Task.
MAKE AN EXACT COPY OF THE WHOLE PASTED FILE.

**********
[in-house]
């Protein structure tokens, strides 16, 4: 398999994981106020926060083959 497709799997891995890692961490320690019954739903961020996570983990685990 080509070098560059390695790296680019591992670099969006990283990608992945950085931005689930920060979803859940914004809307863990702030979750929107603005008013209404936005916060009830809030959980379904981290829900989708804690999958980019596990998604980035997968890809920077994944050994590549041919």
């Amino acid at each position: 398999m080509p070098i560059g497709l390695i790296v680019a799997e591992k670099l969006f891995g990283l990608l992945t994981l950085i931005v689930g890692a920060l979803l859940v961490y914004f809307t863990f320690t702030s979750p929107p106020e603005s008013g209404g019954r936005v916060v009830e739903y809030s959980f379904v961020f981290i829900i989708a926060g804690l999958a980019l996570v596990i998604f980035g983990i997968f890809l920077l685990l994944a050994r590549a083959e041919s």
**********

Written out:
[in-house]
């Protein structure tokens, strides 16, 4: 398999994981106020926060083959 497709799997891995890692961490320690019954739903961020996570983990685990 080509070098560059390695790296680019591992670099969006990283990608992945950085931005689930920060979803859940914004809307863990702030979750929107603005008013209404936005916060009830809030959980379904981290829900989708804690999958980019596990998604980035997968890809920077994944050994590549041919």
């Amino acid at each position: 398999m080509p070098i560059g497709l390695i790296v680019a799997e591992k670099l969006f891995g990283l990608l992945t994981l950085i931005v689930g890692a920060l979803l859940v961490y914004f809307t863990f320690t702030s979750p929107p106020e603005s008013g209404g019954r936005v916060v009830e739903y809030s959980f379904v961020f981290i829900i989708a926060g804690l999958a980019l996570v596990i998604f980035g983990i997968f890809l920077l685990l994944a050994r590549a083959e041919s």